Major Compression Regimes In Multiple Markets…

What an adaptive worldview means is that whenever you learn a new concept in an ill-structured domain, you know not to oversimplify — that is, to represent it as a single principle or concept. You do not try to reduce. You instead know to search for new, different cases in order to collect a cluster of prototypes in your head, and let that cluster inform your understanding of the concept. If you encounter a new case, you update the concept, because the concept is only useful when you know how it is instantiated in reality. ~ Cedric Chen via the post “Investing’s Big Blind Spot” by Tom Morgan


In this week’s Dirty Dozen [CHART PACK], we cover more recession signals, bullish price action in the main markets, a BIG set up in the US dollar, a major compression regime in bonds, and more…


  1. Summary bullet points from BofA’s latest Flow Show with highlights by me.


  1. BofA is quite bearish…  We think a recession later in the second half of this year is likely but excess consumer savings, amongst a few other cycle peculiarities, means the lead/lags this time around are not typical. So weak opinions weakly held.


  1. Respect the tape…  The Qs continue to trap bears and steadily rise in a Bull Quiet regime. This is not a tape you want to be short.


  1. Market internals present a mixed picture, neither overwhelmingly bearish nor strongly bullish. Semis and cyclical vs defense plus discretionary vs staples are trading weak to neutral while credit and the VIX curve support the uptrend.


  1. Here’s a good inflection point in crude to take a stab at getting long. Price is at significant support and has rebounded off its lower Bollinger Band. Positioning is bearish and seasonality is supportive.


  1. Homebuilders and home construction is breaking out to new highs relative to the  market. This obviously is constructive and a good reason to not fall prey to being overly bearish at this point.


  1. Bonds are coiling and a big move is coming. Remember, compression regimes lead to expansionary regimes (big trends). Squeezes like this are directionally agnostic but this is worth keeping a  close eye on as the rest of the market will key off what happens here (chart of TLT below).


  1. Here’s an interesting chart from BBG’s Simon White. Simon writes that “Reserves are already very stressed, with their “impulse”, i.e. the change in their change, having just dropped precipitously. This points to weaker equities and tighter financial conditions even without higher-than-expected tax payments.”


  1. What if durable goods spending has structurally shifted higher? That’s a question the FT explored in a recent column (link here), writing:

“In a note to clients published on Sunday, Spencer Hill of Goldman Sachs argues that something has changed. “Sustainably stronger consumer finances” have created fresh spending power for people at the bottom of the income distribution. After adjusting for composition effects, Hill estimates that real wage levels for the bottom 50 percent of earners were 6.2 percent higher in the first quarter of this year than in 2019 — and 9.6 percent higher than in 2017. That implies something like $150bn per year in additional spending power for the bottom half. The number rises to $250bn once you throw in other disposable income sources such as social security payments.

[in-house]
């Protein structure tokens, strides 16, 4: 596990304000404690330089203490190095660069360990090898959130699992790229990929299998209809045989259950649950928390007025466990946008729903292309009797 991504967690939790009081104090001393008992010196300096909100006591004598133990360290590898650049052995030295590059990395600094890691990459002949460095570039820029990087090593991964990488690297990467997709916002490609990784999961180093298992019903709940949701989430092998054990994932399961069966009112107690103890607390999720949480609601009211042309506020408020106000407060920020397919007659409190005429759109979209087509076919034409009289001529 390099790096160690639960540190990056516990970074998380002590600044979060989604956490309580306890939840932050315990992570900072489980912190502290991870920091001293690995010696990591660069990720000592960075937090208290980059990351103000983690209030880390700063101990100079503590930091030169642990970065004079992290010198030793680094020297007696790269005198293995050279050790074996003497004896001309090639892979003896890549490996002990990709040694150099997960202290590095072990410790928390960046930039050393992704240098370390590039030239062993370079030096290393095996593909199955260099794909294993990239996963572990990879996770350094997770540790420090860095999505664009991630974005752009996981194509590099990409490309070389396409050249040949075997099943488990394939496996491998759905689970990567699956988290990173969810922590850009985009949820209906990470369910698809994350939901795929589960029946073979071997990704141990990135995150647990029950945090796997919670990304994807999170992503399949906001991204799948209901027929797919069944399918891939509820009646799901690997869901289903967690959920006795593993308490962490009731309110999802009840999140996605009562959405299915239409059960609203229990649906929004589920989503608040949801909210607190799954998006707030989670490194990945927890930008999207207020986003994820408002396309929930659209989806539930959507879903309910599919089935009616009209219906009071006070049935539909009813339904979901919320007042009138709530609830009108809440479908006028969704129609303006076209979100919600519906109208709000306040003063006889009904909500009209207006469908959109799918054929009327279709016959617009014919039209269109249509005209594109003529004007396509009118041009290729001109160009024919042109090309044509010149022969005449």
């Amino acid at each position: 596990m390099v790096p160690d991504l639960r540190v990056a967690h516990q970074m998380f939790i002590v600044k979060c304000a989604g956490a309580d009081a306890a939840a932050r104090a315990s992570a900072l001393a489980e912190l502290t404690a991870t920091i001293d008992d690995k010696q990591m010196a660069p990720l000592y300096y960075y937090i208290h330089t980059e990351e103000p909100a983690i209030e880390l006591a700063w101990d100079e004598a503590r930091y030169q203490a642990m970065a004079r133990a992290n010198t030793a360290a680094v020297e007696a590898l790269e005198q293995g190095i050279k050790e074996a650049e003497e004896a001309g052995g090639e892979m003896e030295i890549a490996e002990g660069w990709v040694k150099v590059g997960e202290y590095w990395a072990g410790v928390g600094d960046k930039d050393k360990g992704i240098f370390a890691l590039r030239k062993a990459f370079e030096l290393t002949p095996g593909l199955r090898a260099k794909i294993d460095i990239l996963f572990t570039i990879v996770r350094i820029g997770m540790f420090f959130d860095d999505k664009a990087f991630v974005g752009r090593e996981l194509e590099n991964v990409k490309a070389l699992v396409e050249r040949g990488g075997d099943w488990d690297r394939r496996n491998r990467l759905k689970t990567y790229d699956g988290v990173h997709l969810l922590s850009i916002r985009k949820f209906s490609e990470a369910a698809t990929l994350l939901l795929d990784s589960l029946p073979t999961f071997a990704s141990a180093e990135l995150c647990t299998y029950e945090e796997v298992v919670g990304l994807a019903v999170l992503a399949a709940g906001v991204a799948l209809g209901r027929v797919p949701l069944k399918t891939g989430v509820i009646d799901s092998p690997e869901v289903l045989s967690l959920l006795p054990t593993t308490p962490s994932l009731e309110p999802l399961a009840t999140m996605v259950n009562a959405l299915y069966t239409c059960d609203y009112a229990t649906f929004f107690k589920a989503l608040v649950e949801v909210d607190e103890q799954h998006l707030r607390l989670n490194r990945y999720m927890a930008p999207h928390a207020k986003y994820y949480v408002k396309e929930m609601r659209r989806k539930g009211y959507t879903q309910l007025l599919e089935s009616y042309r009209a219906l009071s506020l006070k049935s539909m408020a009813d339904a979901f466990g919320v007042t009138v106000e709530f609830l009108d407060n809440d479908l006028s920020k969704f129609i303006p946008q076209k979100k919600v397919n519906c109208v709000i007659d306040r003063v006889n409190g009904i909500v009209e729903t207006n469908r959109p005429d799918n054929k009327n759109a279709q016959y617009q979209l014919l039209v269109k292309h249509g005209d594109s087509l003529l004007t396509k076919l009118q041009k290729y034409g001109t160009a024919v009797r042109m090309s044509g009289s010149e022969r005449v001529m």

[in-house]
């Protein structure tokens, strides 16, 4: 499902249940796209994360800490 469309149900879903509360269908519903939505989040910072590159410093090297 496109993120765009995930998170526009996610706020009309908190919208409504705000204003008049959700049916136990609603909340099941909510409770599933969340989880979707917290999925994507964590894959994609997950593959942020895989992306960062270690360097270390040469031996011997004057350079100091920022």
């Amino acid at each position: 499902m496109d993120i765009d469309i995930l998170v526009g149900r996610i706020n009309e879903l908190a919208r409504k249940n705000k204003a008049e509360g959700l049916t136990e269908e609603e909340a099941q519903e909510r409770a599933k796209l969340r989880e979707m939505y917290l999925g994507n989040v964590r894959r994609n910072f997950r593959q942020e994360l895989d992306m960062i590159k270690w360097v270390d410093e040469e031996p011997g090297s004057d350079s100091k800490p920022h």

“This matters for two reasons: lower-income consumers spend more of each extra dollar earned, and they spend more of each extra dollar earned on goods, specifically. So long as bottom-half consumers have money to spend, goods consumption should stay high.”


  1. Hill goes on to note that “while the $1.6tn increase in consumer goods spending over three years is enormous in absolute terms, it may indeed be sustainable in the context of the $3.3tn rise in disposable income and the proportionately smaller spending increases for services categories on net. The increase in goods spending also does not look as outsized when one considers the strong disposable income growth of the bottom 3-4 income quintiles — recall that [government] data imply a high marginal propensity to consume goods for lower- and middle-income consumers.”

Meaning, both growth and inflation may be stickier than first thought.


  1. We’ve been highlighting the bullish setup in the US dollar for the last three weeks. We think it pops and starts running soon. Below we have a compression regime within a 3-wave bottom, along with the background of a popular bearish narrative and crowded positioning.


  1. Scott Miller of Greenhaven Road highlighted Cellebrite (CLBT) in his recent investor letter, writing “Cellebrite is an Israel-based company that came public via a SPAC and is half-owned by a Japanese company. In other words, it has three strikes against it before we even get started. However, Cellebrite has also been a self-funding, rapidly growing technology company since before it was fashionable.

“They have almost $200M in cash and investments, single-digit churn, gross margins north of 80%, and net revenue retention that has consistently been 125% or greater. Their GAAP reported growth has been depressed due to accounting rules for on-premise licenses and their transition from selling perpetual licenses (large up-front payment) to Software as a Service (SaaS).” 

Chart below is a weekly.

Thanks for reading.

Stay frosty and keep your head on a swivel.


More By This Author:

EM Stocks Are At Record Cheap Levels
A Generational Buying Opportunity…
The Flow Show…

Disclaimer: All statements are solely opinions and are for educational purposes only.

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